American Heritage® Dictionary of the English Language, Fourth Edition
- n. Variant of mantelet.
Century Dictionary and Cyclopedia
- n. See mantelet.
- n. A short sleeveless cloak or cape.
- n. military, now historical A portable screen or other covering, especially as used to protect the approach of soldiers engaged in a siege.
GNU Webster's 1913
- n. See mantelet.
- n. portable bulletproof shelter
- From Late Latin mantellettum ("short mantle") and its source, Anglo-Norman mantelet, Old French mantelet, diminutive of mantel ("mantle"). (Wiktionary)
“Madame Ellen Gowan was indeed dressed delightfully today in dove gray jersey wool, with a mantlet of rich black velvet lined with white fur.”
“Thirty of you, with axes, and make kindling wood of that mantlet.”
“Destroy that mantlet before these strangers can land!”
“The ram was released, and the mantlet began to recede from the gate as swiftly as it had advanced.”
“They had found an ox-cart, and mounted the mantlet on the wheels, great solid disks of oak.”
“But, with a deep-throated shout, the mantlet was pushed to the wall, and a heavy, iron-tipped boom, thrust through an aperture in the center of the shield, began to thunder on the gate, driven by arms knotted with brawny muscles and backed with blood-thirsty fury.”
“Faith, with her quiet self-respect, and the largeness learned from sorrow, was almost capable of not weeping that she had left at home her apple-green Poland mantlet and jockey bonnet of lilac satin checked with maroon.”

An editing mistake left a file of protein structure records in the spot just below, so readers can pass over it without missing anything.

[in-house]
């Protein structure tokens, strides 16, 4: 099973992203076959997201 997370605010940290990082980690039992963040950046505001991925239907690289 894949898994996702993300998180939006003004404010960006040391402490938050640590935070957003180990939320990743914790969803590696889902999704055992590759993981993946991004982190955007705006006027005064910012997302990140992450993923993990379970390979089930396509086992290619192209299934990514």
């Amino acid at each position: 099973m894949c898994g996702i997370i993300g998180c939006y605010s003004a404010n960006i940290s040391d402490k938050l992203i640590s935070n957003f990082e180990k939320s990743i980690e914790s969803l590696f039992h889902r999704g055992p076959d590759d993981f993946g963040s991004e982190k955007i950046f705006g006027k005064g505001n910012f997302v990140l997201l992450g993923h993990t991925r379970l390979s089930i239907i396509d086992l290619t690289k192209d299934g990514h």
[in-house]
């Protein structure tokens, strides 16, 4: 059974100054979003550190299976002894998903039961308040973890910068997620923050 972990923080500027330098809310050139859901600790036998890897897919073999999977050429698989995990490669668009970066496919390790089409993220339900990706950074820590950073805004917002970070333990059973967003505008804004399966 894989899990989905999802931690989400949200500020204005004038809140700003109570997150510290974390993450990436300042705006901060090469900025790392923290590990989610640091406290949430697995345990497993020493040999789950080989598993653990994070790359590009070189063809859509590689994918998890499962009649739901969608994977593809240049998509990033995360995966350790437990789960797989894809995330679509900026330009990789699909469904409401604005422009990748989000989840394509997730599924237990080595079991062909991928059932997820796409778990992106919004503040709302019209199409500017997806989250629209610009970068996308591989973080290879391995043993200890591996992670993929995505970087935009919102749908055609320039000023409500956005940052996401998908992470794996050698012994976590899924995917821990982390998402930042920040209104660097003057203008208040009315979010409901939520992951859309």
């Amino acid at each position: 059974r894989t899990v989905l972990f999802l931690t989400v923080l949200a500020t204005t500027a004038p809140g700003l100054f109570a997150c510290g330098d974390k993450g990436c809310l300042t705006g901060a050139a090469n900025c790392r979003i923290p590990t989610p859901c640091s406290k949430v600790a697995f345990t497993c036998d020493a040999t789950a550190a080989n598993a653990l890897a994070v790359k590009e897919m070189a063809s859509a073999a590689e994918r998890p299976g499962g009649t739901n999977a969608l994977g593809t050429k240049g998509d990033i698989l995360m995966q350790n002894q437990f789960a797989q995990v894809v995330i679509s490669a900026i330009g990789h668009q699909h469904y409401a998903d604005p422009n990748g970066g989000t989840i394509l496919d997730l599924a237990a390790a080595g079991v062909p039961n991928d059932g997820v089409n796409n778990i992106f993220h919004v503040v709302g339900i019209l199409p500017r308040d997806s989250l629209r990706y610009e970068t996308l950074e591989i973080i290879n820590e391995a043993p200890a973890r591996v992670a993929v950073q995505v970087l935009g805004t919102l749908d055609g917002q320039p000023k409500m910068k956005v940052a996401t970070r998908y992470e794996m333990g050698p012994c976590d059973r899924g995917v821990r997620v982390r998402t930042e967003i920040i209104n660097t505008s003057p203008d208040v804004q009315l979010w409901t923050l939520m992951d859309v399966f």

“Out upon the moor, where he was now, no shelter of any kind encouraged him; no mantlet of bank, or ridge, or brush-wood, set up a furry shiver betwixt him and the tatterdemalion wind.”
“His first round hit the shot trap under the gun mantlet, ricocheted downward, killed the driver and bow gunner, and set the Mark V on fire.”
“The Jumbo carried about six inches of armor up front (the lower hull was some - what thicker than the upper hull) and, combining armor and the gun mantlet, thirteen inches of protection on the turret front.”
These user-created lists contain the word ‘mantlet’.
A bunch of -let words, emphasis on the diminutive. Feel free to neologize.
being items related to mediaeval warfare, arms and armaments.
Shamelessly ripped off from this site and others (to be named hereinafter). (Fair warning: for my own edification, I may add definitions/comments from the site, but you might want to just go there ...
My collection of words that are intriguing, but don't fit my other lists.
Looking for tweets for mantlet.